In August, Ruby Tuesday announced it was closing 95 underperforming restaurants, including locations in Fountain City and West Knoxville. In September, the company released disappointing financial results, with same-restaurant sales down 2.7 percent for the first fiscal quarter of 2016 and a net loss per diluted share ranging from $0.67 to $0.74.
Also in September, Ruby Tuesday announced the sale of its Maryville headquarters and the layoff of 19 workers at its support center. That same month, James J. Buettgen announced his resignation as Ruby Tuesday CEO, to be replaced by interim president and CEO F. Lane Cardwell Jr.
In its 2016 annual report, the company noted the steps it is taking to improve its situation. Termed a Fresh Start Initiative, the company is doing a reassessment of its corporate-owned restaurant portfolio, development of a new menu and garden bar, steps to improve customer service, and other actions.
Franklin-based Community Health Systems, the parent company of Knoxville’s Tennova Healthcare, had a tough year financially, raising questions about what impact this might have on Tennova’s plans to build a hospital at Middlebrook Pike and Old Weisgarber Road. CHS was beset by falling stock prices, a 9.6-percent drop in earnings for third quarter 2016 compared to the previous year, a 12.5-percent drop in total admissions, and other financial woes.
However, Tennova officials maintain that the parent company’s difficulties will not stop plans for the five-story, 556,083-square-foot hospital on Middlebrook Pike. Leslie Paul Luke, Tennova interim CEO, said in November that approvals have been secured for the facility, initial designs completed and arrangements made with the Knoxville Utilities Board to relocate gas and wastewater lines for the project.
“We plan to open the new medical center by early 2019,” Luke said.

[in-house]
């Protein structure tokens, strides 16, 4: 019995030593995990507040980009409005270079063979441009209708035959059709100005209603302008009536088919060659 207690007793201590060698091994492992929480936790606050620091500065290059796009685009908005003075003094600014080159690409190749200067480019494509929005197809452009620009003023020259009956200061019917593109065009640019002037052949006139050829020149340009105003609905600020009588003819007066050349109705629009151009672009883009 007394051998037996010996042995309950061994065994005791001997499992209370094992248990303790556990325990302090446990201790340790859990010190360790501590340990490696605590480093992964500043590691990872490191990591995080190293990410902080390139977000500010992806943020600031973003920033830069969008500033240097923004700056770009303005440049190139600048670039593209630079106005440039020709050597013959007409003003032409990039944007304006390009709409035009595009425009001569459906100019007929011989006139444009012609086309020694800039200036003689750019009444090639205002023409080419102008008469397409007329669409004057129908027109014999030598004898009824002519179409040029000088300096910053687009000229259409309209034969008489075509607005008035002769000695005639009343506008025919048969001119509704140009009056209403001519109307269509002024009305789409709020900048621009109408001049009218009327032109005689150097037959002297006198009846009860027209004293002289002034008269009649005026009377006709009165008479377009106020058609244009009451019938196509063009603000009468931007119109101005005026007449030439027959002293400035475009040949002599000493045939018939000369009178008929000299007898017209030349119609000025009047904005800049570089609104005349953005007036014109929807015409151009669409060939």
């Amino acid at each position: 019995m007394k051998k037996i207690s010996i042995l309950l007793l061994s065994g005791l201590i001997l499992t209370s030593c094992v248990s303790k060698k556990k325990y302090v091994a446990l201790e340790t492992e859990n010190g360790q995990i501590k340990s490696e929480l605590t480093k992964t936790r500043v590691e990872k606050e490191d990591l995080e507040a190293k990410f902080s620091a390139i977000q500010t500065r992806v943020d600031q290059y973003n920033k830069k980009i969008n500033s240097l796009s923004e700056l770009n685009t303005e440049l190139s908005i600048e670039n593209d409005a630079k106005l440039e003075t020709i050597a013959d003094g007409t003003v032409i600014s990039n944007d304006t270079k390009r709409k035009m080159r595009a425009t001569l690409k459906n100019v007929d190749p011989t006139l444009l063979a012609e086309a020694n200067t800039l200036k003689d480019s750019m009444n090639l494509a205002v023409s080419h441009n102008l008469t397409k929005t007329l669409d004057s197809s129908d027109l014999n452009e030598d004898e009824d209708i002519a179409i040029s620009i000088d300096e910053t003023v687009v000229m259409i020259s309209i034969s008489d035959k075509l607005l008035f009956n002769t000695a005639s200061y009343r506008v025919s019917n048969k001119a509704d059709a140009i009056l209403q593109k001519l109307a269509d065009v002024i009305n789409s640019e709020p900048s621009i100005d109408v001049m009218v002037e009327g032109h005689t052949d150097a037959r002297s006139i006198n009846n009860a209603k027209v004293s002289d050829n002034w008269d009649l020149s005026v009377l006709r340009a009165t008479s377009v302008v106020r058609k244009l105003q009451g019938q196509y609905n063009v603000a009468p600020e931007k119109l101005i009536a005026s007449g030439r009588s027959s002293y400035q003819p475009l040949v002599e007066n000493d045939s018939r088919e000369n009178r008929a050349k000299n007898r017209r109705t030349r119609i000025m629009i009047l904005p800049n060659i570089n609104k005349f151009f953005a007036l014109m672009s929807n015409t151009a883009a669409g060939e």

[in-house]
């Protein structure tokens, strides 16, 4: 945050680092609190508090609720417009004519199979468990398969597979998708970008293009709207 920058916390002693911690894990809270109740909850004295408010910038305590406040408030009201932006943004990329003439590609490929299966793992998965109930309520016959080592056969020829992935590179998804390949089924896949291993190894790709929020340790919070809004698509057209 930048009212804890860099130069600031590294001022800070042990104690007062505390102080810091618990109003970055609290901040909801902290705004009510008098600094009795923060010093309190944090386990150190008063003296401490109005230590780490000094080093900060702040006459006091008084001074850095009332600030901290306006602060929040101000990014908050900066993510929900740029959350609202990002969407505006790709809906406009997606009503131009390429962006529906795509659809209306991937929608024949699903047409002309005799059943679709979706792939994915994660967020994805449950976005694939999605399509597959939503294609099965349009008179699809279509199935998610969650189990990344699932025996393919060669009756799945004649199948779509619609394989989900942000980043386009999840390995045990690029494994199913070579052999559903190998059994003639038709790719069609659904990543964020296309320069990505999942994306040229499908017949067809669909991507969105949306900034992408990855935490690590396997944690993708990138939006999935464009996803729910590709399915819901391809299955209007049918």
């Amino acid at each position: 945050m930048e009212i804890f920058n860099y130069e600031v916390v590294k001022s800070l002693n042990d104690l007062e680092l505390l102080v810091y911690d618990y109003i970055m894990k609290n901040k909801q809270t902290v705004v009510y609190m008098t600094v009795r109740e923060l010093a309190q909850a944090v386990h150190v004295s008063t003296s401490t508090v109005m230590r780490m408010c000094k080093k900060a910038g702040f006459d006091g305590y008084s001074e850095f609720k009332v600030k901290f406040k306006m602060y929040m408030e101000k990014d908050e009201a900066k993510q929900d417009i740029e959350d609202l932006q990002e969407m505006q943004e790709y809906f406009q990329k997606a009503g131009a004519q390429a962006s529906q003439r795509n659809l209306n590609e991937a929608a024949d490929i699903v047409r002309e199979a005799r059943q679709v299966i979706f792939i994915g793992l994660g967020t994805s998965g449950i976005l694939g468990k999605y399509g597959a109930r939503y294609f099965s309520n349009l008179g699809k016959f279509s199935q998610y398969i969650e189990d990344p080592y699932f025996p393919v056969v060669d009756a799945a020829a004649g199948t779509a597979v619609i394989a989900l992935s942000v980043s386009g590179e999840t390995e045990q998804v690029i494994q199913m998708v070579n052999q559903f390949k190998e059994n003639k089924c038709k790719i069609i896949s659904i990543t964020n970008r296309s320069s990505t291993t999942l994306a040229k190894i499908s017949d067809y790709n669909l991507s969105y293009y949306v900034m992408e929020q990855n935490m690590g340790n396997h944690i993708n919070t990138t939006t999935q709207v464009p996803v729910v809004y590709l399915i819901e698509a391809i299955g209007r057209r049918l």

Rebuilding in Sevier County
Although tourism numbers may lag in Sevier County following late November’s devastating wildfire, look for a construction-job boom as Gatlinburg rebuilds.
The forest fire burned more than 17,000 acres, killed 14 people and damaged or destroyed more than 2,000 structures. Damage estimates sit around $500 million.
Gatlinburg, Pigeon Forge, Sevierville and all of Sevier County live on tourism, so reviving that trade is the top priority for government and business leaders.
Even as the damage was being tallied, several reconstruction and expansion efforts were announced.
Something the area’s boosters emphasize is that most damage was on the outskirts of town or in the hills. Though flames came perilously close, Gatlinburg’s central business district emerged with only a coating of soot that took several days to scrub off. Alamo Steakhouse was one of the few high-profile Gatlinburg businesses actually destroyed, and now the restaurant’s sign promises a return to operation in fall 2017.
Many of the county’s several thousand rental cabins were destroyed, but rental companies said their owners generally plan to rebuild.
The Westgate Smoky Mountain Resort & Spa, which lost about 70 of its 90 buildings, reopened only 10 days after the fire. It will be rebuilt and enlarged within 18 months, Westgate Resorts founder and president David Siegel said.
Most of the buildings lost were cabins, and most of the main buildings survived. The resort still had 356 dwelling units, capable of holding about 1,000 guests; but about 100 of those units remained closed as of mid-December, according to Westgate chief operating officer Mark Waltrip.